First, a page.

Jhoon Rhee is a Korean martial artist, actor, and director. He is the founder of the Jeet Kune Do movement.
Jhoon Rhee was a Grand Master of Taekwondo and a world champion. He died at the age of 63 due to a heart attack.
If you’re unfamiliar with Jhoon Rhee, he’s regarded as the “Father of American Taekwondo” in the martial arts world. When he arrived in the United States in the 1950s, he brought the style with him.
The video of his birthday performance is worth discussing for a few reasons. To begin with, it is incredible to watch an 80-year-old guy play at such a high level. His cerebral brilliance and physical prowess are undeniable. He is light years ahead of his classmates, even those who are just a few years his junior.
Unfortunately, and not surprisingly, I’ve read many negative comments regarding his pushup form on the internet. And it’s comments like these that I’ve always found difficult to comprehend. Jhoon Rhee is still attempting to encourage and inspire people to become more active, despite the fact that he is 80 years old. What does it matter if his technique isn’t up to your standards for a flawless pushup? When did pushups become a sanctioned sports event with a judging panel? Who are we to say differently if Rhee’s idea of a pushup is what keeps him active?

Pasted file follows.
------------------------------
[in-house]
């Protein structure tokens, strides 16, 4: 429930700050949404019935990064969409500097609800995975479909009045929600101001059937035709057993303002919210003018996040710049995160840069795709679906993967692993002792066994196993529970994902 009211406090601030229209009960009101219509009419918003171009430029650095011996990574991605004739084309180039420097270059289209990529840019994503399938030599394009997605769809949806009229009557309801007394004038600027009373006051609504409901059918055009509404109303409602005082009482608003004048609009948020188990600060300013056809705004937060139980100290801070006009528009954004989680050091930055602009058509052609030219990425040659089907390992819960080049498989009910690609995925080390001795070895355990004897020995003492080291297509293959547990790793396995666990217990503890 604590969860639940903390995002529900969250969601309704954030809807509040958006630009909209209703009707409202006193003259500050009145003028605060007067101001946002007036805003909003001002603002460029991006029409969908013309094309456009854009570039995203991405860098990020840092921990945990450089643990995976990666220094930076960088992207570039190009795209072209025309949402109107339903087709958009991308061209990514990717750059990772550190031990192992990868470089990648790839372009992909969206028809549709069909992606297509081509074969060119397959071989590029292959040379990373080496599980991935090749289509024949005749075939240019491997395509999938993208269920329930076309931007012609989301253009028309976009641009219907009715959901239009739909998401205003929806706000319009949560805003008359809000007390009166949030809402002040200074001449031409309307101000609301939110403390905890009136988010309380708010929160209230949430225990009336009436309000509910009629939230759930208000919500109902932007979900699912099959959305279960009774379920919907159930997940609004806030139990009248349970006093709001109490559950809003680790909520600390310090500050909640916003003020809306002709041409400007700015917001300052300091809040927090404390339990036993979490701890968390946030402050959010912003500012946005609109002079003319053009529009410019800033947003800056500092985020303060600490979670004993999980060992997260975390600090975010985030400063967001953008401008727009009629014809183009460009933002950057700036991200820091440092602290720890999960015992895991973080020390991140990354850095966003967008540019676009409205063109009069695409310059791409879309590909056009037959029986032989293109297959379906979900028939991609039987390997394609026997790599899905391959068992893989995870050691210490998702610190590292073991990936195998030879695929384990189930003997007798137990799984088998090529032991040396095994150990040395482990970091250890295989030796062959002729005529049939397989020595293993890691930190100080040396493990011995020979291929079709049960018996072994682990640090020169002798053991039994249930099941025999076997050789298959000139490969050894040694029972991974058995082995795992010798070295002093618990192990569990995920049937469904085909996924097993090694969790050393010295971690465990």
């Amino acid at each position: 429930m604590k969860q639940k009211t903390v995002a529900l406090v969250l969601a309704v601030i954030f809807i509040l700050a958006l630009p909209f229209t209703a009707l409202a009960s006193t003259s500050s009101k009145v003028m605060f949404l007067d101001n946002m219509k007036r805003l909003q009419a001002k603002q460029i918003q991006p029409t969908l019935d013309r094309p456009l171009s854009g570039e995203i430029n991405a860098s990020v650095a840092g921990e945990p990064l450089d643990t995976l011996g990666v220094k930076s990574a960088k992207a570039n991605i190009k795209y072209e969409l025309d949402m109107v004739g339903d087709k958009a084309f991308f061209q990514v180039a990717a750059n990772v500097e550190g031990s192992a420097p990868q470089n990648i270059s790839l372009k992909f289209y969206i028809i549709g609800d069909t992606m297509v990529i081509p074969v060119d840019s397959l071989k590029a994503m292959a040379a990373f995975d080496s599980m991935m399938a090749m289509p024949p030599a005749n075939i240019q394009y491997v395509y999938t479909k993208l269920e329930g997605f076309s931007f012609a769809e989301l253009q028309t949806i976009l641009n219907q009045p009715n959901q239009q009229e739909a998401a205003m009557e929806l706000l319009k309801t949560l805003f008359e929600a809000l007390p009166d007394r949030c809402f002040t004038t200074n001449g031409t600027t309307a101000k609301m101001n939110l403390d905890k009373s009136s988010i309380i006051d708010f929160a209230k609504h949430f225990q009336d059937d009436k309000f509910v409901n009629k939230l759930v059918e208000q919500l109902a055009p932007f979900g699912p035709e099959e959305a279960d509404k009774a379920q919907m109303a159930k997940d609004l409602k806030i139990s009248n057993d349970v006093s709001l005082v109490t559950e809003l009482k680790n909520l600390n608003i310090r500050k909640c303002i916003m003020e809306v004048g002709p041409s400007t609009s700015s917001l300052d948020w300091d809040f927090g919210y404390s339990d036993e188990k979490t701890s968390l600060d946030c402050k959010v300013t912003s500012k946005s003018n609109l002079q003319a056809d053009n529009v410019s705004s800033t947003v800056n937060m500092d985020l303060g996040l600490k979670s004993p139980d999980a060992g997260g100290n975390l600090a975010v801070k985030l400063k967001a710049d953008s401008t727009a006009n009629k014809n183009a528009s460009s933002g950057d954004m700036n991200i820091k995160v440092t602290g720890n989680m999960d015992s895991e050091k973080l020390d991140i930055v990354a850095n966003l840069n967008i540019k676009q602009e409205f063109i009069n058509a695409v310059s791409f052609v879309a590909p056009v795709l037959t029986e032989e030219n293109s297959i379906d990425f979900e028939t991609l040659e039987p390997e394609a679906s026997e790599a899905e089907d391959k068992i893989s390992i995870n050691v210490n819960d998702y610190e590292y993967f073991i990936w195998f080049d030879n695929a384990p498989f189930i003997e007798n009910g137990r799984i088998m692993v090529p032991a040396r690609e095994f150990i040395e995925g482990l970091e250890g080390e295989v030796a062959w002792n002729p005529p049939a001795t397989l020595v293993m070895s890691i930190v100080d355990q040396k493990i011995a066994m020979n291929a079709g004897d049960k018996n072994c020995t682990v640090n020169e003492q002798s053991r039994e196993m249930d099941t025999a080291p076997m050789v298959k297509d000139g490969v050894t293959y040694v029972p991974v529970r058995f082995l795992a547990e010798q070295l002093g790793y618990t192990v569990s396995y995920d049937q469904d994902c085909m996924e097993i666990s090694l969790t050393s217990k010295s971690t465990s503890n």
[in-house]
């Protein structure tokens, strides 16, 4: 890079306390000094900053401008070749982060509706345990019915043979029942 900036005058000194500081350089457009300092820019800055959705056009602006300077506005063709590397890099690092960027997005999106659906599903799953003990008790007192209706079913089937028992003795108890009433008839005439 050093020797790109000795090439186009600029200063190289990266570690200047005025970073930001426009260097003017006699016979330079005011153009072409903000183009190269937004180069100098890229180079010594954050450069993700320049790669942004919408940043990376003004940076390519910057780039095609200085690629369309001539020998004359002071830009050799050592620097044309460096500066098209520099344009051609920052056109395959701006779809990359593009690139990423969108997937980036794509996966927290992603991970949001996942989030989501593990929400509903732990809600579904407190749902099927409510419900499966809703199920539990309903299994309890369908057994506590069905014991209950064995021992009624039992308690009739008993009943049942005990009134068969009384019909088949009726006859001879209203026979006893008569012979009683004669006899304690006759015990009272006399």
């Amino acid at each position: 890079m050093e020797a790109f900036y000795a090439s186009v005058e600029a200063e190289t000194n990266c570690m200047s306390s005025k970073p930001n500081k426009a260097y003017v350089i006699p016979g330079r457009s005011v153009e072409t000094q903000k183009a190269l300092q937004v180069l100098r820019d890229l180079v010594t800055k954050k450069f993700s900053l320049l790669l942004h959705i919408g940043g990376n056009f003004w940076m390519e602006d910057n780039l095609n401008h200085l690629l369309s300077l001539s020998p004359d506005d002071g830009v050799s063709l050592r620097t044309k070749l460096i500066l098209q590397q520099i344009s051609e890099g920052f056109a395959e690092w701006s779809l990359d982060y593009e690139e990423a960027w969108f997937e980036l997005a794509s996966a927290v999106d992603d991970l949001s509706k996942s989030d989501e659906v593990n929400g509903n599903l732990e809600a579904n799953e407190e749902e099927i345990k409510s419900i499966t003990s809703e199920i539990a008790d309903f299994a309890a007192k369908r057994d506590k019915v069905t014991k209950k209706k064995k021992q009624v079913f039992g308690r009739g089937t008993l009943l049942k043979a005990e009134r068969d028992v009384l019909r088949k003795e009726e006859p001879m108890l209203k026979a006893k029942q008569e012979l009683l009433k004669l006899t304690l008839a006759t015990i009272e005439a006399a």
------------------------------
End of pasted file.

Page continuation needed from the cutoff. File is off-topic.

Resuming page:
Shouldn’t we congratulate the person who makes changes based on personal variables like ability? Jhoon Rhee has been practicing martial arts for longer than the most of us have lived. It’s beyond sad for twenty-year-old internet warriors who’ve never achieved anything to attack him.
Personally, I don’t give a damn about workout technique as long as what you’re doing isn’t hazardous or likely to injure you. Exercise is not a competition. We utilize exercise to improve our mood and/or performance. Who matters whether you do an exercise according to someone else’s idea of good form if it benefits you in either respect. Personally, I don’t mind if you do an exercise differently than I do. It has no bearing on me, and I will not be disturbed by it. I’m simply relieved that you’re doing action. Whether we like it or not, we are still in the same minority when it comes to exercising. Why not direct that energy somewhere and have someone who does nothing do something instead of arguing with each other over how to do an exercise?
Jhoon Rhee deserves kudos for staying active and inspiring others at the age of 80. I want to be able to do pushups well into my eighties. You are free to critique my pushup form as much as you want if I make it to that day. I simply can’t guarantee that I’ll be interested enough to reply.
“Knowing what to ignore is part of the art of being wise.” — The poet William James
Jhoon Rhee is a Grand Master and the student creed is an oath that he has sworn to uphold.
Frequently Asked Questions
Who is the grand master of taekwondo?
Grandmaster Hwang Kee is the grand master of taekwondo.
Who brought taekwondo America?
The U.S. military brought taekwondo to America in the early 1950s.